• Motors are often sized to meet peak energy demands. While suitable when the system is operating at peak level, this sizing approach can lead to extensive energy waste when a system is operating at lower demand. Designing a specialized system to meet varying operating conditions can help reduce this waste. Generally, it’s best to size motors for about 75% of peak energy demand.
  • If replacing a motor is not feasible, adding a variable speed drive on an existing motor can help reduce waste when a system is operating at lower demand. This can also improve system life as it reduces wear and tear, as well as productivity levels as the motor speed is better matched for system processes.

Compressed Air Systems:

  • Monitor the system for leaks. Leaks can waste 20-30% of a system’s energy output.
  • Fix leaks promptly. Leaks most often occur near joints and other connections. Invest in quality fittings and utilize joint sealant to ensure the best possible fit. Ensuring leaks are found and promptly mitigated ensures that the system can maintain appropriate pressure, operating levels, and energy efficiency.
  • Lower the air pressure of the system if possible. A lower flow pressure reduces strain on equipment and mitigates potential air leakage rates.

Waste Heat Recovery

According to the U.S. Department of Energy, 20-50% of industrial energy inputs are given off as waste heat. This can come in many forms such as heat radiated from heating equipment, hot exhaust, cooling processes, etc. Capturing this heat and rerouting it back into a system process can be a great way to decrease these energy losses and make an industrial system more efficient.

The capturing method depends greatly on the industrial processes present at a particular site.? However, software products are available to educate energy coordinators and plant managers on potential areas of improvement specific to the manufacturing plant. One such program is the Process Heating Assessment Survey Tool (PHAST). This program takes historic energy data supplied by the user, and processes a series of informative guides that educate coordinators on how to run equipment more efficiently.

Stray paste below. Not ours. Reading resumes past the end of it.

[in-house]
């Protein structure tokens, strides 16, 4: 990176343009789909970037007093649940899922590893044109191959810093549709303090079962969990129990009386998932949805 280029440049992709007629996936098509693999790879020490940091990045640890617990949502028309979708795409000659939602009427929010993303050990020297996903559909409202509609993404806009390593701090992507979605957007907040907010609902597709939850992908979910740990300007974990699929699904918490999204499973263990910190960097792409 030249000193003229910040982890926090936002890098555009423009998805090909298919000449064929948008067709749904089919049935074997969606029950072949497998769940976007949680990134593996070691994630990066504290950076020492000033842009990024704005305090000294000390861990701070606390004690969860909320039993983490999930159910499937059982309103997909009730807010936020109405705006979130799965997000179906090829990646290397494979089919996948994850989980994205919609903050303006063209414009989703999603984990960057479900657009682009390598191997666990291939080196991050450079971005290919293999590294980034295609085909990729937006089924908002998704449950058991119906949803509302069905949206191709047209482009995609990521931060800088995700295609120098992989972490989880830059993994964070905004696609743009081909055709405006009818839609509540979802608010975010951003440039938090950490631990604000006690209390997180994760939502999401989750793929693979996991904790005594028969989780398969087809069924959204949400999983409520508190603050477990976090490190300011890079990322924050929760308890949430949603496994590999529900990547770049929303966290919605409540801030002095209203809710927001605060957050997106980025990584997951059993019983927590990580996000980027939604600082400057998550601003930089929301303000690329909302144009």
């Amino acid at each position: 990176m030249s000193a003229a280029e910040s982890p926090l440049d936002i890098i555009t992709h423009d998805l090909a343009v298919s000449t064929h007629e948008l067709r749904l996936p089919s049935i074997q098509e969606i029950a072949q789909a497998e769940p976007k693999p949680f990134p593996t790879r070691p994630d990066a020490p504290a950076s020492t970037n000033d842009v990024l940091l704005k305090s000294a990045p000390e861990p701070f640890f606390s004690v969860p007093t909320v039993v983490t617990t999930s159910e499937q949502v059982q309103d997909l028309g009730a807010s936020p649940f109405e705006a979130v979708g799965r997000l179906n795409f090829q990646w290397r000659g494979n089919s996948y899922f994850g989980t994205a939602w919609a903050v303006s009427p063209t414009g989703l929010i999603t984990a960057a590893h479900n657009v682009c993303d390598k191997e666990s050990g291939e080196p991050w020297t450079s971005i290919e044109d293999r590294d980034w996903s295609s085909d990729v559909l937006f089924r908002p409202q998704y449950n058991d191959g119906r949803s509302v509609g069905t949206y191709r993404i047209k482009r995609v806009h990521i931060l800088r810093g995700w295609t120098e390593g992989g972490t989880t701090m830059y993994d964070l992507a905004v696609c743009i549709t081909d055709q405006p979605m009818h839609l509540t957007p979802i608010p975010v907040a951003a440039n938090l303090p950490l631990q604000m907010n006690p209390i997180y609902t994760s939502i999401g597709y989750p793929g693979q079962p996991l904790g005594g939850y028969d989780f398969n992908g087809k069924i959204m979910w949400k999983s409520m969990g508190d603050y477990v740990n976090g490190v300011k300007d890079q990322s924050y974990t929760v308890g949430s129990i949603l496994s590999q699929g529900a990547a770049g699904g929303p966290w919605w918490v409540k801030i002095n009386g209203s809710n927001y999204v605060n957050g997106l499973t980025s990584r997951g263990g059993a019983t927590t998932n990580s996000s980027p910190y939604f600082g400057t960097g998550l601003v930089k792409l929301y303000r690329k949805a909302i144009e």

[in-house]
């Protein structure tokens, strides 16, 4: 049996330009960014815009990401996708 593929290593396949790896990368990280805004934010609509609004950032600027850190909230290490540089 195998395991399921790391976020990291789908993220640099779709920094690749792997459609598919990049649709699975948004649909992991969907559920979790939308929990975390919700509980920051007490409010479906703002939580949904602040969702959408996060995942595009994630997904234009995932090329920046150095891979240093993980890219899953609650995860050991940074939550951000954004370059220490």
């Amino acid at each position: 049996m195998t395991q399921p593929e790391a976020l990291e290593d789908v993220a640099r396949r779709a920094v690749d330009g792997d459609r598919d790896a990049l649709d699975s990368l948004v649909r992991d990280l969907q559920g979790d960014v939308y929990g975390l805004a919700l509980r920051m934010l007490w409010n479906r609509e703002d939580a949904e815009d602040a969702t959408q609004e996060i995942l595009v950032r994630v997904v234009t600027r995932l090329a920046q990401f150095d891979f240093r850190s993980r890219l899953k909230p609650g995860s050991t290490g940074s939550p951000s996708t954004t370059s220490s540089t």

Energy Production

Some energy costs can be offset through onsite energy production using solar, wind, and other renewable-energy sources. Not only can this reduce energy costs, it can also reduce greenhouse gas emissions (depending on the type of energy used), lead to greater energy resiliency, and be a potential revenue source for industries.

Quick tips for improving energy efficiency

Despite the variation in the industrial sector’s energy consumption needs, there are still general practices that can be implemented in a majority of areas to increase energy efficiency. Below is a list of potential improvements:

  • Install VFDs on motors and pumps where possible to control energy use more accurately. This can increase both energy efficiency — up to 60% savings — and production efficiency. See the MREP Motor toolkit for more information.
  • Upgrade to LED lights. Visit the MREP Lighting toolkit for more information.
  • Maintain energy-management software and equipment to determine areas of inefficiencies. Educate employees on detecting inefficiencies and how to fix them promptly.
  • Ensure that set points on energy-control systems like lighting sensors, thermostats, and automatic shut off systems are adjusted regularly and in functioning order.
  • In the case of a boiler system, insulating steam and condensate lines and maintaining steam traps can prevent leakage and can save up to 20% of an industrial plant’s energy use.